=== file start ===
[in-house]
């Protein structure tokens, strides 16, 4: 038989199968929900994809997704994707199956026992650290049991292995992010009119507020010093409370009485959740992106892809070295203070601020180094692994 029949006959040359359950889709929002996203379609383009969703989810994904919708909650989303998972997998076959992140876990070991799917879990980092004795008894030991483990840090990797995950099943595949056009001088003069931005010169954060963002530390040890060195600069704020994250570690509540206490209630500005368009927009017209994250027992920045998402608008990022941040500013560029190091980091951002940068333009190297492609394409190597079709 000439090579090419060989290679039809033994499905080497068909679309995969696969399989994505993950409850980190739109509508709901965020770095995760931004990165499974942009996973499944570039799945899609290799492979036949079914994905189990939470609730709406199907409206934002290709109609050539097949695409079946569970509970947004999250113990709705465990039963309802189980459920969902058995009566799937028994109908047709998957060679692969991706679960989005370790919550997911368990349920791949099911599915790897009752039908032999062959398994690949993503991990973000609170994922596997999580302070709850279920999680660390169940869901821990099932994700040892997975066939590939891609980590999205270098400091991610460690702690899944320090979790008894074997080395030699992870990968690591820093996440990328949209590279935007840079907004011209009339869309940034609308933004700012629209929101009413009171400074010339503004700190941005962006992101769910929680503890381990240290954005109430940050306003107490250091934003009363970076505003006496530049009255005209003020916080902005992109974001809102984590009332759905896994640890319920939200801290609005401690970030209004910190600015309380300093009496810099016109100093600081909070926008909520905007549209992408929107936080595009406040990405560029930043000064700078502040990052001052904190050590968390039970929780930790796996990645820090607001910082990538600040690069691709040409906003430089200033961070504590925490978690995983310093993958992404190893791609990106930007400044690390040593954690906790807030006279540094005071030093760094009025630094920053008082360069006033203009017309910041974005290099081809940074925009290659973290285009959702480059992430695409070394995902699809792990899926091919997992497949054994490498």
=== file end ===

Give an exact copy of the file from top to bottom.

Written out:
[in-house]
């Protein structure tokens, strides 16, 4: 038989199968929900994809997704994707199956026992650290049991292995992010009119507020010093409370009485959740992106892809070295203070601020180094692994 029949006959040359359950889709929002996203379609383009969703989810994904919708909650989303998972997998076959992140876990070991799917879990980092004795008894030991483990840090990797995950099943595949056009001088003069931005010169954060963002530390040890060195600069704020994250570690509540206490209630500005368009927009017209994250027992920045998402608008990022941040500013560029190091980091951002940068333009190297492609394409190597079709 000439090579090419060989290679039809033994499905080497068909679309995969696969399989994505993950409850980190739109509508709901965020770095995760931004990165499974942009996973499944570039799945899609290799492979036949079914994905189990939470609730709406199907409206934002290709109609050539097949695409079946569970509970947004999250113990709705465990039963309802189980459920969902058995009566799937028994109908047709998957060679692969991706679960989005370790919550997911368990349920791949099911599915790897009752039908032999062959398994690949993503991990973000609170994922596997999580302070709850279920999680660390169940869901821990099932994700040892997975066939590939891609980590999205270098400091991610460690702690899944320090979790008894074997080395030699992870990968690591820093996440990328949209590279935007840079907004011209009339869309940034609308933004700012629209929101009413009171400074010339503004700190941005962006992101769910929680503890381990240290954005109430940050306003107490250091934003009363970076505003006496530049009255005209003020916080902005992109974001809102984590009332759905896994640890319920939200801290609005401690970030209004910190600015309380300093009496810099016109100093600081909070926008909520905007549209992408929107936080595009406040990405560029930043000064700078502040990052001052904190050590968390039970929780930790796996990645820090607001910082990538600040690069691709040409906003430089200033961070504590925490978690995983310093993958992404190893791609990106930007400044690390040593954690906790807030006279540094005071030093760094009025630094920053008082360069006033203009017309910041974005290099081809940074925009290659973290285009959702480059992430695409070394995902699809792990899926091919997992497949054994490498």